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Abstract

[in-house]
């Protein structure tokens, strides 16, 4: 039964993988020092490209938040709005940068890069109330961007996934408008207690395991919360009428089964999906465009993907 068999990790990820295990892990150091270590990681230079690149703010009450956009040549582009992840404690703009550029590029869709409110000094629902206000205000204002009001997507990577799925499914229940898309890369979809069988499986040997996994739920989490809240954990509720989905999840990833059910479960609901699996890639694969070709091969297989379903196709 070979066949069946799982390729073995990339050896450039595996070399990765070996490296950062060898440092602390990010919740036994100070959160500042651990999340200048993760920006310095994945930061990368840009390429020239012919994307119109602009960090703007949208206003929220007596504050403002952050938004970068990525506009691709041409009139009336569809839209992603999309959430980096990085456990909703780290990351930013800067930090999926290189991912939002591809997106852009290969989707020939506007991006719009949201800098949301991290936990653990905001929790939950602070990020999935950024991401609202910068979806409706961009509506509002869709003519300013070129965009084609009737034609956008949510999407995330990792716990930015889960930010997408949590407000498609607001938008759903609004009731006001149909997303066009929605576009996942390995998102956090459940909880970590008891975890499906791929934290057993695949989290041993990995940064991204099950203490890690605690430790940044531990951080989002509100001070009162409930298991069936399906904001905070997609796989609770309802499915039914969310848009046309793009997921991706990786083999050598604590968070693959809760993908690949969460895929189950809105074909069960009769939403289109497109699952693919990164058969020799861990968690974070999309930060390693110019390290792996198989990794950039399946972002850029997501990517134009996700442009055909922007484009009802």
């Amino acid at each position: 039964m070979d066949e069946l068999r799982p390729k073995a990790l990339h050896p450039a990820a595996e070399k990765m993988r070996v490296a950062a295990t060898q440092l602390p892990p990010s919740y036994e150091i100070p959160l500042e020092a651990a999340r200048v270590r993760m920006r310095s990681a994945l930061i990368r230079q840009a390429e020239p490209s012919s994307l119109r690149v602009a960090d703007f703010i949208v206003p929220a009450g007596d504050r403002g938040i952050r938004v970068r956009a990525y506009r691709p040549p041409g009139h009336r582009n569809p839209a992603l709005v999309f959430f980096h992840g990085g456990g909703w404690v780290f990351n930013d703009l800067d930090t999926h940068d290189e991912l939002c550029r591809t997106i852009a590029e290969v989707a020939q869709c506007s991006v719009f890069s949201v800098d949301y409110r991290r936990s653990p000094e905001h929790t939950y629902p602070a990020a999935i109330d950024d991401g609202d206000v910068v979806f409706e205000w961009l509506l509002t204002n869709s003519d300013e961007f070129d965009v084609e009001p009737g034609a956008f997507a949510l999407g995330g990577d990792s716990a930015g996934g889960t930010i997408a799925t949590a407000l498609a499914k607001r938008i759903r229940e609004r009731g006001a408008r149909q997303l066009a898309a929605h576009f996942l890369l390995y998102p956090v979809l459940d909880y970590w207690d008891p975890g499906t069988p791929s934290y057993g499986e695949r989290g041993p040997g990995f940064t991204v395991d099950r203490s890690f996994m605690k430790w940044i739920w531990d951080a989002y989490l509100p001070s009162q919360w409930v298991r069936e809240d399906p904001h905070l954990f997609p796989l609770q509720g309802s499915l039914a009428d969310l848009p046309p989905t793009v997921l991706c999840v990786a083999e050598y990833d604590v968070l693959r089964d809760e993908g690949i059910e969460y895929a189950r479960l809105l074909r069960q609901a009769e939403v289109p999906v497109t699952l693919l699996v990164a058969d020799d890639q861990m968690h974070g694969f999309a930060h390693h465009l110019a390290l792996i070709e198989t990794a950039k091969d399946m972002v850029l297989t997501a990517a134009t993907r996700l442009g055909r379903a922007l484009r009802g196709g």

Whereas Uganda's recovery and growth strategies have delivered impressive poverty reduction, ensuring the pro-poorness of post-recovery growth has been very challenging. Although annual growth rates have been sustained at around 5%, participation in growth has narrowed, resulting in deepening inequality that has undermined the poverty impact of growth. Consequently, the poverty reduction momentum that characterized the 1990s began to diminish by the turn of the millennium. Evidence discussed in this paper suggests that long term pro-poor growth could result from consistently and patiently investing in people and physical infrastructure, specially in a policy environment that ensures efficient linkages to the international markets of commodities that the poor can be facilitated to produce.

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